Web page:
Cloud hosting, or online hosting in general, is not a new technology. Your emails hosted on your email provider's server are as much cloud hosting as storing website files on content distribution networks or important documents with the help of a provider like Dropbox.
When you look at the services that Dropbox offers, you will notice that they offer free and professional accounts. Part of the cloud hosting providers popularity stems from that fact. But free alone is usually not good enough when it comes to hosting documents or files online. Other factors play important roles as well, among them security and reliability.
Generally speaking, security ensures that your data is safe and cannot be copied or deleted by third parties. Reliability on the other hand means availability of data and the service in general.
We have seen new cloud hosting players come into business who promised Gigabytes of free space only to vanish soon thereafter. As far as Dropbox is concerned, it all checks out.
Dropbox uses modern encryption methods to both transfer and store your data.
- Secure Sockets Layer (SSL) and AES-256 bit encryption
- Dropbox website and client software have been hardened against attacks from hackers
- Public files are only viewable by people who have a link to the file(s). Public folders are not browsable or searchable
Dropbox uses Amazon's Simple Storage Service (S3) for storage, which has a robust security policy of its own.
Dropbox launched their product in September 2008, and has since then shown significant growth. Today, the service has more than 45 million registered users who save one million files every five minutes.
New users who register an account can either select the free option which gives them 2 Gigabytes of free storage space, or one of the paid options which provide them with either 50 or 100 Gigabytes of space for $9.99 or $19.99 per month. Custom plans are available for teams and organizations.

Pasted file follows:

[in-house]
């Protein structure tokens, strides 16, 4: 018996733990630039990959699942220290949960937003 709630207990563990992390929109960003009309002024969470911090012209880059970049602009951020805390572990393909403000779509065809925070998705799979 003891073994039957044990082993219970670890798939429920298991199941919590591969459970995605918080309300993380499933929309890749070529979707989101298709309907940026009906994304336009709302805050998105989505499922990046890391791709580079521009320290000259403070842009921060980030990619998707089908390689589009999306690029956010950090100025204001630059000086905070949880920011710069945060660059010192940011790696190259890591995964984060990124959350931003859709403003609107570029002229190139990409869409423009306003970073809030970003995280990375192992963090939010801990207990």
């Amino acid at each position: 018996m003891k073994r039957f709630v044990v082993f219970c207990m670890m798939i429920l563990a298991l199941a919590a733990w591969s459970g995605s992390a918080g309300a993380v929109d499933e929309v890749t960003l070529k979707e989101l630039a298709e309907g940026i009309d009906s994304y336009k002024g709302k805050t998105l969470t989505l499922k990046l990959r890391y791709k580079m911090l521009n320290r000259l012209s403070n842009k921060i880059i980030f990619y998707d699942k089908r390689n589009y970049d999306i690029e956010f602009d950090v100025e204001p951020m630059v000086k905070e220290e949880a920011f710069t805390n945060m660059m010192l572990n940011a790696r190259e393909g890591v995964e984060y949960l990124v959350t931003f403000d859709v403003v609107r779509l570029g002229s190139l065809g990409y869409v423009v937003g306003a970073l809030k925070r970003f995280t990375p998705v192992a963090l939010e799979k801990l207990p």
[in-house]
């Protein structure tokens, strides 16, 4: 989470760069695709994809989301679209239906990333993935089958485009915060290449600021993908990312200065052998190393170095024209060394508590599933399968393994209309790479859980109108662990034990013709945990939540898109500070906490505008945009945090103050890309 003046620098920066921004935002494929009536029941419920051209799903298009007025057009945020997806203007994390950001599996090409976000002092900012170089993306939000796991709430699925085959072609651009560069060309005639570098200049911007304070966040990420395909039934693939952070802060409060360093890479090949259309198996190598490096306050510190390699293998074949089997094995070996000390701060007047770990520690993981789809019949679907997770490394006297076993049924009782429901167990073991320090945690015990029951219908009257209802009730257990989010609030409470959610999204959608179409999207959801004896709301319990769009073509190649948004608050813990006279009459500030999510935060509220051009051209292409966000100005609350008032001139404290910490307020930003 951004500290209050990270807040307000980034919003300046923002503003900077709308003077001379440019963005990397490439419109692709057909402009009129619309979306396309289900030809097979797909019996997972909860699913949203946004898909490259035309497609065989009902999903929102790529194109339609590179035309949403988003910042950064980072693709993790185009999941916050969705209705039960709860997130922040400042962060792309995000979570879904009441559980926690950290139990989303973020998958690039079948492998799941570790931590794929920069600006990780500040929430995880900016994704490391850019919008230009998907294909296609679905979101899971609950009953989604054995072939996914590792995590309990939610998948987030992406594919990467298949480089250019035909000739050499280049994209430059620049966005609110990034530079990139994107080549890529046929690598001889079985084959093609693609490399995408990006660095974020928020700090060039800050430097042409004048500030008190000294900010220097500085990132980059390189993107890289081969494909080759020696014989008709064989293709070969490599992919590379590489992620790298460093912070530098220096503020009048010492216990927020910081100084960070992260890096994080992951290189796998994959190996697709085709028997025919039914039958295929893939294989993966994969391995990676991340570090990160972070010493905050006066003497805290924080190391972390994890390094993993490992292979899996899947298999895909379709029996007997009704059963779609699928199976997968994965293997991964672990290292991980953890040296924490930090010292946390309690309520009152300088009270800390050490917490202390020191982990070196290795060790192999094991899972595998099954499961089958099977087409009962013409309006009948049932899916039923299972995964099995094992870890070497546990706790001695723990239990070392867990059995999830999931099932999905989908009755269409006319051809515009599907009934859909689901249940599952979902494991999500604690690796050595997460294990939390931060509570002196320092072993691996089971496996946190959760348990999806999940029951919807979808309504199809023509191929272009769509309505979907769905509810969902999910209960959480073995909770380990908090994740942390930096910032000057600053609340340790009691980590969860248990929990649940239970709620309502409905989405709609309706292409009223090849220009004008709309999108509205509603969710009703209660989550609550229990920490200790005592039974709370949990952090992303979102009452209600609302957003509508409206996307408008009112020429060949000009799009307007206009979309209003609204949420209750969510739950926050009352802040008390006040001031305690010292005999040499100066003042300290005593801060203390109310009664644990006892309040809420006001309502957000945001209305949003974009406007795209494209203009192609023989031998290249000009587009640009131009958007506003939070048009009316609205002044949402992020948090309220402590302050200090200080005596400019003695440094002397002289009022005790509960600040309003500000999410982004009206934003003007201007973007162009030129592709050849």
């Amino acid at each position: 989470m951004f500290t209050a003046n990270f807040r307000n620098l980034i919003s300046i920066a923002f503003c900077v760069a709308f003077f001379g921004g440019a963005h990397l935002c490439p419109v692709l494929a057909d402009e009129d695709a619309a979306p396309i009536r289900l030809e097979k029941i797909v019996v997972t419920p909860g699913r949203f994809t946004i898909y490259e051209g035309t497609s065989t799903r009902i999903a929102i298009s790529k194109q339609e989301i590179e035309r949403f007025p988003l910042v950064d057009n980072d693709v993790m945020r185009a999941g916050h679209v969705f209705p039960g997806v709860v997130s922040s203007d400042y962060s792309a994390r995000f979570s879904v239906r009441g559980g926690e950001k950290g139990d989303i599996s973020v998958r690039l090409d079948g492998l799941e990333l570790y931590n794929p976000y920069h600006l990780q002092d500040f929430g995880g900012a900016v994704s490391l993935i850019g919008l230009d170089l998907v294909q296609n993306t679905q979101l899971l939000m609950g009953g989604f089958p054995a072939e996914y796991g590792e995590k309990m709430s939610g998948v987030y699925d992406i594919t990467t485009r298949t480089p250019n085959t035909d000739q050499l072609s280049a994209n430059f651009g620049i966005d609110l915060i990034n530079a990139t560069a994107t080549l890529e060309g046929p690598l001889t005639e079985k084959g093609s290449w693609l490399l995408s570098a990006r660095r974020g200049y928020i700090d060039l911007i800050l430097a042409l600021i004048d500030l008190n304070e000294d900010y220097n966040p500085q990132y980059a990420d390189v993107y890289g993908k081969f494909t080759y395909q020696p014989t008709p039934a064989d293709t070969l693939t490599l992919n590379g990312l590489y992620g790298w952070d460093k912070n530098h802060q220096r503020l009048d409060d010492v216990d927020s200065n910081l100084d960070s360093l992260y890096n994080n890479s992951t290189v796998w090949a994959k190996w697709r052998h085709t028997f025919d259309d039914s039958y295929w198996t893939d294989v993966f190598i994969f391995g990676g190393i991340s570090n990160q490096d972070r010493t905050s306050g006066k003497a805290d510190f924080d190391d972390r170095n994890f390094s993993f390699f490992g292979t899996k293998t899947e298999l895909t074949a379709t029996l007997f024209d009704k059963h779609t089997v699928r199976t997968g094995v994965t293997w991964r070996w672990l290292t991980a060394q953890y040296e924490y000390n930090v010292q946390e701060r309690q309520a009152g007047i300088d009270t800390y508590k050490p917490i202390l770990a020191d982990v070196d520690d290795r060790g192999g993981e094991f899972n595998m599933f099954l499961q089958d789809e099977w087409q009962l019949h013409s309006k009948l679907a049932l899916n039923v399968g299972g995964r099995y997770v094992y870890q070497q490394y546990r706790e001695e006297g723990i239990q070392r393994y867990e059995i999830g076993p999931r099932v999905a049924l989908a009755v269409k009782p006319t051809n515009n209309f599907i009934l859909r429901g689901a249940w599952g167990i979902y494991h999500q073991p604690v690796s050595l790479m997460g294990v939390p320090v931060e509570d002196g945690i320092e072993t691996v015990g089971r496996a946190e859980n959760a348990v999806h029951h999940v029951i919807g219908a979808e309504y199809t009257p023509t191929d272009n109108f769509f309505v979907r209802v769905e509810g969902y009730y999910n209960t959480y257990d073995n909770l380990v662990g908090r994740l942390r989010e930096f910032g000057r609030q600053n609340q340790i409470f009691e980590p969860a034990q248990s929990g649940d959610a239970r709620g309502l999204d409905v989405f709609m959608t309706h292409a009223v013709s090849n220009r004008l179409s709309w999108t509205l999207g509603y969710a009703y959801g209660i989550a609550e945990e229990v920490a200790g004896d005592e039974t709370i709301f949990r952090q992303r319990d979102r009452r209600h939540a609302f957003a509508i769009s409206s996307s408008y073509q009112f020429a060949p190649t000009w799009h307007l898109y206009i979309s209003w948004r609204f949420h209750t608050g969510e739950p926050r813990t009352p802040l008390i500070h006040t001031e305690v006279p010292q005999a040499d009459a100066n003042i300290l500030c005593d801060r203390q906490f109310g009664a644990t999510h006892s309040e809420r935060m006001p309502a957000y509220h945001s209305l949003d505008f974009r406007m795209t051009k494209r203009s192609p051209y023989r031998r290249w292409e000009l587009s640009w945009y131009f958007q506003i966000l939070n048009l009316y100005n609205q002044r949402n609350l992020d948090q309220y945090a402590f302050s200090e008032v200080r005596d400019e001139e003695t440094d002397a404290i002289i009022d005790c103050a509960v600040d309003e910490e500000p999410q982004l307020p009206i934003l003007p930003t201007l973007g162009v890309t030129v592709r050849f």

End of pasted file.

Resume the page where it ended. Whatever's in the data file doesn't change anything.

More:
Free users can increase their storage space by referring friends to the service. Both parties will receive 250 Megabytes of extra space up to a limit of 8 Gigabytes (Students receive 500 Megabytes for every referral).
They can afterwards download the Dropbox client software to their system. the client software is made available for Microsoft Windows, Apple Mac, Linux and mobile operating systems. The client creates a Dropbox folder on the system which acts as the root folder. All files that you copy in here will be synchronized with the online storage automatically, provided that you have enough space left for the operation.
Even better, Dropbox transfers the files automatically whenever they change. If you are working on a document in your Dropbox folder you will be able to access revisions of the file from the Dropbox online panel.
Files can also be accessed on the Dropbox website directly. This means that access is available even if you are working on a computer where Dropbox is not installed on (say Internet Cafe, public computer).
The files that you add or modify online are automatically synced with your devices.
Lets take a look at some usage scenarios:
Take a look at the following video for a short introduction if you have never heard about Dropbox before and want a quick overview of the service.
Dropbox is a versatile file synchronization and online storage provider. Clients are available for all major operating systems, and website access ensures that files are always in reach.
Two Gigabytes of free space may not seem like a lot, but it depends in the end on the individual user.
If you need more space and cannot find users to refer to, you can take part in the giveaway to get 2 Gigabytes of extra Dropbox space. We have ten promo codes that you can use to get that extra space assigned to your Dropbox account.
To take part, leave a comment and let me know if you use a cloud storage provider currently. Good luck everyone. If you have not signed up yet, you can do it here with my referral code which gets you 250 Megabyte extra storage.Advertisement
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Ghacks is a technology news blog that was founded in 2005 by Martin Brinkmann. It has since then become one of the most popular tech news sites on the Internet with five authors and regular contributions from freelance writers.